This year marks the 50th anniversary of the Women’s Electoral Lobby (WEL) a national, independent non-party political feminist lobby group working to ensure the rights of women are protected. Iola Mathews, OAM, is a co-founder of WEL and recently wrote this piece for The Age. It is republished with full permission. Read the original here.
Fifty years ago, on February 27, 1972, the Women’s Electoral Lobby was formed in a Carlton lounge room. That led to WEL’s survey of candidates for the federal election and the publication of its famous ‘form guide’ which helped propel Gough Whitlam to power later that year.
Now a new generation of WEL women are finalising a ‘Party Policies Score Card’ on women’s issues for the forthcoming federal election, due by May this year. The results will be publicised two weeks before the election.
The survey will build on the growing calls for women to be put at the centre of the nation’s politics since the March4Justice in Canberra in 2021, and put pressure on the Morrison government, which has come under fire from prominent women such as Grace Tame, Brittany Higgins and Julia Baird.
In a nice coincidence, March4Justice is holding events across the country on February 27 this year. Like WEL, it is campaigning for women’s equality, but with a particular focus on ending gendered violence.
WEL’s national convener Jozefa Sobski says the scorecard is an opportunity to make women central to the election. “The Coalition and Morrison have a woman problem,” she says, “we have analysed the issues and offer solutions.”
At the last federal election in 2019 WEL produced a similar scorecard. Sobski says there is little point interviewing candidates any more because they are provided with a standard response from head office. Instead, WEL will assess the Coalition, Labor and the Greens based on their public policies and campaign announcements. They may also examine the policies of key independents.
The scorecard will rate the parties on a range of topics, including their commitment to:
- 50 per cent female representation in parliament
- Implementing the 28 recommendations of the Jenkins Report on workplace culture in parliament
- New funding for the next National Plan to end Violence Against Women and Children 2022-2032
- Funding for 300,000 new social housing properties and 200,000 affordable homes over the next decade
- A national transition to free early childhood education and care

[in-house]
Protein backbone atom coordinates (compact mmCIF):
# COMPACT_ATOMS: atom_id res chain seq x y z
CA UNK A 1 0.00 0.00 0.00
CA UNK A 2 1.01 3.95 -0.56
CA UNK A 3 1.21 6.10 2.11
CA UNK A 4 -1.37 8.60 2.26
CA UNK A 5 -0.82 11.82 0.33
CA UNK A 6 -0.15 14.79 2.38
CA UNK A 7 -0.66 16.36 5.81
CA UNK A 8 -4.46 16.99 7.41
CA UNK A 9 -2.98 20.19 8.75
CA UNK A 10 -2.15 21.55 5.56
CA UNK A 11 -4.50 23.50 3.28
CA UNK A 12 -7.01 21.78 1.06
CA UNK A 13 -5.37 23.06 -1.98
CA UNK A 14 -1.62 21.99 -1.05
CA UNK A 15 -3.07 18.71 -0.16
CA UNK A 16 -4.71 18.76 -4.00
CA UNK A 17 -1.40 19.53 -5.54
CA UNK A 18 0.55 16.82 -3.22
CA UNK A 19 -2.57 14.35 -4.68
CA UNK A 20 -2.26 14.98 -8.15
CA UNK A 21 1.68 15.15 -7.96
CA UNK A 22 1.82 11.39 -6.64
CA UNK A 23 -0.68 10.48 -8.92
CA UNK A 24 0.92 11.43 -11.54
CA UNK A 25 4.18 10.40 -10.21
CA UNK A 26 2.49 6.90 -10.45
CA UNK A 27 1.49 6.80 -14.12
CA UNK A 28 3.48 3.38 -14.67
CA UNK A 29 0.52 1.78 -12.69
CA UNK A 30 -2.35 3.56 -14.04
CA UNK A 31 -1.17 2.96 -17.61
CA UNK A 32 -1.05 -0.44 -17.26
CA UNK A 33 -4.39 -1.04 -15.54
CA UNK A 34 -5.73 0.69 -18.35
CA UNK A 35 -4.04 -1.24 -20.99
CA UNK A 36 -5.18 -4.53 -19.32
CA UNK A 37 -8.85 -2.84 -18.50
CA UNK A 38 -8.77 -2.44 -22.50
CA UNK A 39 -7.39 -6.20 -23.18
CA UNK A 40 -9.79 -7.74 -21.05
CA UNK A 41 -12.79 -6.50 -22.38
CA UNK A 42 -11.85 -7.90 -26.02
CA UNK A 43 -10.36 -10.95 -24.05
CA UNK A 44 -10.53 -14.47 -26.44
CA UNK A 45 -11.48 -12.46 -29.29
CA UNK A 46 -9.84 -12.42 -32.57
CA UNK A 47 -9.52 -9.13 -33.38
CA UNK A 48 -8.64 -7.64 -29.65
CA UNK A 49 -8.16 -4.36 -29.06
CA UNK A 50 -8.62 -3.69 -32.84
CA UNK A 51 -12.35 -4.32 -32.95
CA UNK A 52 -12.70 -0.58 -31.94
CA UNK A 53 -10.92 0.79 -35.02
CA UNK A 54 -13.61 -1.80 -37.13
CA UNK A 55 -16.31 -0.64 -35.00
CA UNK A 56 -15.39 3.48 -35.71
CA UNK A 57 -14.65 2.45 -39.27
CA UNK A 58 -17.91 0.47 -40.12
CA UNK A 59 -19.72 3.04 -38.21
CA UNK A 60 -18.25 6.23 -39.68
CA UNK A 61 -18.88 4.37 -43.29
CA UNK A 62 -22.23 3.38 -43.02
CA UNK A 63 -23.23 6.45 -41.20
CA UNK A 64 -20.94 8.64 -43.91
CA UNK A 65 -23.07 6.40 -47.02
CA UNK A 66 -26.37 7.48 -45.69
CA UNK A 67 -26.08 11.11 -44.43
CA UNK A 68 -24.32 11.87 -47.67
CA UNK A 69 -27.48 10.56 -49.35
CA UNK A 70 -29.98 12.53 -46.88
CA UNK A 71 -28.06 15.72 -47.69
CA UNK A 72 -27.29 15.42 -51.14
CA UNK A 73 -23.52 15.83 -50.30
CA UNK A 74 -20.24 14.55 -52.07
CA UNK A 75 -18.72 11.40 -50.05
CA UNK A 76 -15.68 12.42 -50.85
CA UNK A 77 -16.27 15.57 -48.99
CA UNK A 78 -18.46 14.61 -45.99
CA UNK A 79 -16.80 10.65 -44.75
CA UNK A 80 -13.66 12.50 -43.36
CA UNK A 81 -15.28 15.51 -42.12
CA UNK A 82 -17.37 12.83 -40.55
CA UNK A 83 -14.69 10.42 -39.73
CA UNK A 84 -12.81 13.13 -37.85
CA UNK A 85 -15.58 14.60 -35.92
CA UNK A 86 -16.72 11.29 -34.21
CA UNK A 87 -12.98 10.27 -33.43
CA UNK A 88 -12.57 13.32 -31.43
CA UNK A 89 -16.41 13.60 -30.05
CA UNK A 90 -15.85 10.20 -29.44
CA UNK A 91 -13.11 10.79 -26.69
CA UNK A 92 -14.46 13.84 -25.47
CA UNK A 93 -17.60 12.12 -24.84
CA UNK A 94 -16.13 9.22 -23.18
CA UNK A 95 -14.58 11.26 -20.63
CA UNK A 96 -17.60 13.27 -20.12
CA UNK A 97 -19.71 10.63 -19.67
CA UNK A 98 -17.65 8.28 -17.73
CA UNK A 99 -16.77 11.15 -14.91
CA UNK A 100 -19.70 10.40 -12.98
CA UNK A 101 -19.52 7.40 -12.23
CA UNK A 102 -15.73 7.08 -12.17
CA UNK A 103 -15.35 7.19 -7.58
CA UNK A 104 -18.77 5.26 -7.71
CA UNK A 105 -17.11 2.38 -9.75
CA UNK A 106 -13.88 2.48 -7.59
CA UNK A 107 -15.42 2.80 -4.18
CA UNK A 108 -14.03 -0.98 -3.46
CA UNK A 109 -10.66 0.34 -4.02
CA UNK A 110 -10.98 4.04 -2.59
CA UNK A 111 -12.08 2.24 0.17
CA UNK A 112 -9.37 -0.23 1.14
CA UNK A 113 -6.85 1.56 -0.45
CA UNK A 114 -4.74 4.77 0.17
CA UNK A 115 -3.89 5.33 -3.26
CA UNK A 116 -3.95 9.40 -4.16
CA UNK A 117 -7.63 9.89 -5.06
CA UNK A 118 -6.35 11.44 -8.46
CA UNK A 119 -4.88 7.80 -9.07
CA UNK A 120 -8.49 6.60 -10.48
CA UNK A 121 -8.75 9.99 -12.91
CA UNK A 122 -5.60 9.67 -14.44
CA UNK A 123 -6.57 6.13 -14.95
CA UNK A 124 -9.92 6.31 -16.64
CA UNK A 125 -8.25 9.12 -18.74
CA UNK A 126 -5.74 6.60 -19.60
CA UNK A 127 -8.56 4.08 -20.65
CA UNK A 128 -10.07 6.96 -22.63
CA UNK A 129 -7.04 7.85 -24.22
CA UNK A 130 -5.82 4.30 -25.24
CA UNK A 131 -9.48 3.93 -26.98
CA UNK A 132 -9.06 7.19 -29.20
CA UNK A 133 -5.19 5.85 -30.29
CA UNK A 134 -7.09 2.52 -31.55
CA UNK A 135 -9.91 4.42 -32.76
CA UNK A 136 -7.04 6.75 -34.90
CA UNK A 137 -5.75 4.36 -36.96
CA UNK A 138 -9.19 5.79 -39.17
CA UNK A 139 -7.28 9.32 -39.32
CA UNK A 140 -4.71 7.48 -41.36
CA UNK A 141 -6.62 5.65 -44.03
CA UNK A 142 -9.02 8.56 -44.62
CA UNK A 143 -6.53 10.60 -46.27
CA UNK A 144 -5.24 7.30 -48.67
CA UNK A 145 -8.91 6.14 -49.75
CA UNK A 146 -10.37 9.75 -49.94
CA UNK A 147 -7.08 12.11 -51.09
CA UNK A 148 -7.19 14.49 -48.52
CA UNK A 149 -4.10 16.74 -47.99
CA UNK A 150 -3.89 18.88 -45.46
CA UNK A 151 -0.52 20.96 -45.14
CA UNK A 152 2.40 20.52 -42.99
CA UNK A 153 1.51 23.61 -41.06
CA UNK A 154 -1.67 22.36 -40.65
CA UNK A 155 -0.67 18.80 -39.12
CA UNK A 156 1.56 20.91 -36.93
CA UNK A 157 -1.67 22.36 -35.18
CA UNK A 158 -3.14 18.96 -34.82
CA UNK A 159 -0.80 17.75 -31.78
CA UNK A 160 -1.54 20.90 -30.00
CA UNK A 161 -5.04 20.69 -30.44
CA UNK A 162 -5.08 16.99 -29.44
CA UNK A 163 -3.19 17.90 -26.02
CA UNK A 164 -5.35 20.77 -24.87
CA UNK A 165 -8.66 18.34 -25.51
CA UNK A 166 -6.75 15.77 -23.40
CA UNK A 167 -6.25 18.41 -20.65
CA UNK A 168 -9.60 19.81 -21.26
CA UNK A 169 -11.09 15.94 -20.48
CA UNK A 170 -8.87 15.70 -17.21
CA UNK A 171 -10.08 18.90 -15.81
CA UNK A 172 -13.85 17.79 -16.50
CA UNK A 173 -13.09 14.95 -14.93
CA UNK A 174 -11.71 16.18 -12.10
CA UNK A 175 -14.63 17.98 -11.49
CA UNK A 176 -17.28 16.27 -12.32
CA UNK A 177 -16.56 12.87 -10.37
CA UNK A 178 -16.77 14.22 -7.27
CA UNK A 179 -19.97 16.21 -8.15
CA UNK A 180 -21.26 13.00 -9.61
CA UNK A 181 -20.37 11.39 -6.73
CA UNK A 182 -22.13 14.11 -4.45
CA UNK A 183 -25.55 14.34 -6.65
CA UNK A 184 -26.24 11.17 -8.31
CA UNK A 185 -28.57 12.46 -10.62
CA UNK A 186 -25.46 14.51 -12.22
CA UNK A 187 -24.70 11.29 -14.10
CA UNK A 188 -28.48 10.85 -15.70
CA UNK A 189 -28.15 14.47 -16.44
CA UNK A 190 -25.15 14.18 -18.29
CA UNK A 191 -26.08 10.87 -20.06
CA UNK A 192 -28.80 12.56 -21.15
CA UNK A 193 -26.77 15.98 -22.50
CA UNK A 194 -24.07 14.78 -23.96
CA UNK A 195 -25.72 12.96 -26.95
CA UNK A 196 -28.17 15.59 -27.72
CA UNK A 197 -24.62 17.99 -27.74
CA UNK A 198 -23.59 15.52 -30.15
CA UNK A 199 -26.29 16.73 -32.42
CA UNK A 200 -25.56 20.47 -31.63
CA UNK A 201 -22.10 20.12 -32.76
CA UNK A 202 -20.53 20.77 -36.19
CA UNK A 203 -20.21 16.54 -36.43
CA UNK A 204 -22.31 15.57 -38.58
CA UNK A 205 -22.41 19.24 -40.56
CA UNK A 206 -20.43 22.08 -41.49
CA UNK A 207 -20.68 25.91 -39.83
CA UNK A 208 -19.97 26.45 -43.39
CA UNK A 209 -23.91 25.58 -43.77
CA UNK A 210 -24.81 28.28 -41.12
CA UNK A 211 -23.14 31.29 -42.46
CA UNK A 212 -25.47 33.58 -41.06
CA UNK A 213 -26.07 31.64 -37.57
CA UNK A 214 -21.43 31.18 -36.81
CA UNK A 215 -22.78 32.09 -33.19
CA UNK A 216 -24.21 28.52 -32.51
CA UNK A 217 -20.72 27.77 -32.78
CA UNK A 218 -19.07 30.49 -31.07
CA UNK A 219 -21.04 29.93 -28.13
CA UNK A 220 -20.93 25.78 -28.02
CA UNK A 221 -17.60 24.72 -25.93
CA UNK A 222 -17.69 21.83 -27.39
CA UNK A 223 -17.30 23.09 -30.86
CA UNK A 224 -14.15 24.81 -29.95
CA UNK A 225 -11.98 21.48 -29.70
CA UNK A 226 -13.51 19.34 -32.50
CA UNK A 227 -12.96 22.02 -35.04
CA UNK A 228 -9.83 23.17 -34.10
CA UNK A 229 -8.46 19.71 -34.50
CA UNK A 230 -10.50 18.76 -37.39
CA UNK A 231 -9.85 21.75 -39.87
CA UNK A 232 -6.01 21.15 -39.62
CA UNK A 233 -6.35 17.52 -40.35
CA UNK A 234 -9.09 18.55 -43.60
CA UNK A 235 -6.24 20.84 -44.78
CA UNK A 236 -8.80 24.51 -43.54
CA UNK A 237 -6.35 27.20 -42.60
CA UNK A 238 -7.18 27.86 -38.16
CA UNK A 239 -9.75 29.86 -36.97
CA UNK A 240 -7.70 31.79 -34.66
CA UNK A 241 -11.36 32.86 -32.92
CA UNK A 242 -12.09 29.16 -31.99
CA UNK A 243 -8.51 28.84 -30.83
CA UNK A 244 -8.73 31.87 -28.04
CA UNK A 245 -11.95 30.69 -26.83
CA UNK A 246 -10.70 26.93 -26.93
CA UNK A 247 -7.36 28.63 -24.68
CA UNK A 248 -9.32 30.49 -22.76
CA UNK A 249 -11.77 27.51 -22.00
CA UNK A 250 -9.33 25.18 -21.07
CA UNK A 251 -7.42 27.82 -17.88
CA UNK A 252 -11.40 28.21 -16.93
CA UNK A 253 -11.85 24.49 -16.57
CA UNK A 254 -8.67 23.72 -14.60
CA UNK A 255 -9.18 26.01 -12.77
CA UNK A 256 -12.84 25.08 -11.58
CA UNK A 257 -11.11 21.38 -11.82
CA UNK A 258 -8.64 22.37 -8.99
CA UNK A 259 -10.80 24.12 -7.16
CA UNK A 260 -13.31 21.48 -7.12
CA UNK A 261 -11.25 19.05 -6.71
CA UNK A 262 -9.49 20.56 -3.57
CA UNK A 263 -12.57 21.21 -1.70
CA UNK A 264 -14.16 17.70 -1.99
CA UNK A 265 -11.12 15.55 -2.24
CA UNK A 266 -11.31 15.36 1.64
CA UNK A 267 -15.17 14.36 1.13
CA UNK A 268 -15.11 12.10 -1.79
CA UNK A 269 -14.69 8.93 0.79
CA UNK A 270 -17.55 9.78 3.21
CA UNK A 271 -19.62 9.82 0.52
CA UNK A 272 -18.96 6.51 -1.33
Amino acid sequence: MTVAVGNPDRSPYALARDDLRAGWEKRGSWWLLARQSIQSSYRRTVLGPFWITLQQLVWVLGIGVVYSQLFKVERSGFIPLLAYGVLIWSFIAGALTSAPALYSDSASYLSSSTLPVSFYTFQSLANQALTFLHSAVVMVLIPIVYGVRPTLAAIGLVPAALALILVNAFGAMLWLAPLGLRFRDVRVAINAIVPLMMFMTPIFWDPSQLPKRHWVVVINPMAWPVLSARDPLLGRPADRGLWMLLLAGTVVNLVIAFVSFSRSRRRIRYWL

- Remedies for gender-related undervaluation in pay.
The 1972 WEL questionnaire arose from an article in Ms magazine that published a survey of US presidential candidates and their attitudes to women’s issues. The late Beatrice Faust AO, a writer and political campaigner, called together nine women in her Carlton lounge room to see if they could create an Australian equivalent.
This short film was made nice years ago ‘Celebrating the Women’s Electoral Lobby’s 45th anniversary of making women count in Australia.’ Production: Matadora Filmmakers
The women were hand-picked for their skills. Sally White and I were journalists with The Age, Carmen Lawrence (later premier of WA) was a psychologist, there were sociologists and a librarian.
WEL spread quickly to Canberra and Sydney and by the end of the year membership was up to several thousand, with branches in all states, Darwin and Norfolk Island. That November the form guide was published in The Age.
Then prime minister Billy McMahon scored 1 out of 40, while the Leader of the Opposition, Gough Whitlam, got 33. In general, the Labor candidates did much better than the Coalition’s, and that helped them win votes when the results were distributed in each electorate.
In those heady days of the “second wave” of the women’s movement our lives changed forever, and we formed lifelong friendships. Our poster said Think WEL before you vote, and the song of the moment was I Am Woman, by the Australian singer Helen Reddy.
When Whitlam became prime minister in December 1972, he immediately started implementing reforms for women. Over the next three years he acted on practically every reform outlined in the questionnaire.
WEL women went on to positions of power and influence in politics, the public service, business, academia and the community sector, spreading reforms for women in new ways.
Among them were the late Susan Ryan AO, who became minister assisting the prime minister on the status of women in the Hawke government, and Marie Coleman AO, head of the Social Welfare Commission and still active today in her 80s as founder and adviser to the National Foundation for Australian Women (NFAW).
In the 1980s, the state branches joined together as WEL Australia and affiliated with the International Alliance of Women (IAW).
More recently, WEL was revitalised in NSW when it received two large bequests and was able to hire part-time paid staff. It became more visible at the NSW and national level and is driving the work on the 2022 Election Scorecard.
The early activities of WEL have been recorded in Making Women Count: A History of the Women’s Electoral Lobby in Australia, by Professor Marian Sawer with Gail Radford, and in the 2020 film Brazen Hussies, directed by Catherine Murphy, about the women’s movement of the 1960s and ’70s. Professor Judith Brett is currently writing a biography of Beatrice Faust.
- Feature image: WEL–Darwin members wearing WEL T-shirts, 1974. L to R, Lucille Kidney, Leith Cameron, Lenore Coltheart and Maureen McDonald (Cleary). Photo: Lenore Coltheart